Something puzzling happened this weekend: We took two grand-kids to a corn maze on a farm. I had bottles and bottles of water for all of us + apples and pretzels. Jenna didn’t drink any, and Ian had only a small bottle even though we were out in the sun for 2 and 1/2 hours. Maybe they were re-creating the story of the woman at the well in the Bible who drank living water and was never thirsty again. Seriously, though, I wonder why they weren’t thirsty after so long walking and playing in the sun.

    Thanks for such an informative post and for your visual gift at the end. Brava! And for the reminder to write “water” in my gratitude book today.

    • Joan Rough says:

      You are so lucky to live so close to the ocean. I hope you get out there often to walk. there’s no telling about why your grandkids weren’t thirsty on that walk. But I’m beginning to realize the big difference between youth and us older folk. Do we get thirstier as we age? I don’t know. It’s just a guess! Thanks for your visit.

  5. Hi Joan, I love the article and not to be persnickety but mussels off of Long Island not muscles?
    Anyway it is cheering article and I needed that today. BIg bodies of water including Lake Champlain and Hudson River are very wonderful.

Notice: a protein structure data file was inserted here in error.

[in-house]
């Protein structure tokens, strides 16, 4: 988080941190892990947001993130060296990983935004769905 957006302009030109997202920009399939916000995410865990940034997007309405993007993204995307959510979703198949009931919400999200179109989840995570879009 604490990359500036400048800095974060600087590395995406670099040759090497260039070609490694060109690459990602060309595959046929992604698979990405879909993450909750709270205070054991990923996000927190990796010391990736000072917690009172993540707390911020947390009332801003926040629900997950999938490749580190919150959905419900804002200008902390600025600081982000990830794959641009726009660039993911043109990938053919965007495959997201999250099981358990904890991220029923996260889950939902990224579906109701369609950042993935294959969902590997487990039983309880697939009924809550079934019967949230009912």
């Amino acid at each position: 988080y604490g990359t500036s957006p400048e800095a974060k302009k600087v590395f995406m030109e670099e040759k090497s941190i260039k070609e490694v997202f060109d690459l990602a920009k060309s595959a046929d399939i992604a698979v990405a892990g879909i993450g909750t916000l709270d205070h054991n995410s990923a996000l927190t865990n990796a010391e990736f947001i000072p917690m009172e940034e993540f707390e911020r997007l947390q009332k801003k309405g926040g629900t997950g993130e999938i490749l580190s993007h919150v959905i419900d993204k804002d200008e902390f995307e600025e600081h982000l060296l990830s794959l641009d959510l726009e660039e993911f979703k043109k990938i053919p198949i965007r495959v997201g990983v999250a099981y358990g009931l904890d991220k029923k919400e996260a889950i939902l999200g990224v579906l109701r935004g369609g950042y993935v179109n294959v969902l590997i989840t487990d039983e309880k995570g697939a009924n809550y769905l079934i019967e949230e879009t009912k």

• Joan Rough says:

      Thanks, Peg for catching that. I will change it this evening. Also thanks for your visit here and hope you’ll return!

  6. Hi Joan, your words soothed me as well and made me want to jump into my hot tub or head to the ocean! But I am far from home right now visiting my Dad. Even a shower can have the same “cooling” effect and it always feels like a safe place to release any tears I have been holding in as I let them merge with the rest of the cleansing flow.

    At home, we live above a creek in the redwoods and it is always comforting and cool when we gather on our deck and entertain there. Better yet is to wade in and wander up the creek where we find crawdads, ducks and other water creatures.

    As you can see, I share your love of water as most of us do! Thanks for putting this essential human need for bodies of water and watery things into words. Very lovely!

    • Joan Rough says:

      Thanks so much, Martha, for your visit and kind words. I doubt there are many who would disagree with the way that water helps us through life. It is always soothing for me.

  7. I know the hunger about which you speak. The draw, the pull, the yearning, the necessity for the sustenance that water provides. The east coast ocean from Maine to Florida has provided a touch stone throughout my life, each visit a highlight in my memory. There have been times when the pain cut so deep, and the salty sea so far away, that I discovered the gift of a swim in my bathtub. I resisted at first, but as time went on the healing power became a draw I could not longer forsake. I’d like to read the article you mentioned. I always love when someone discovers something I’ve always sensed to be true. Thank you for this.

    • Joan Rough says:

      Dorothy, You are so welcome. I heard the interview on a Sunday afternoon on NPR, but I bought myself a copy of the book and it’s a fascinating read and filled with much more information. A swim in my bathtub also helps me heal and a walk in a gentle spring rain is magical.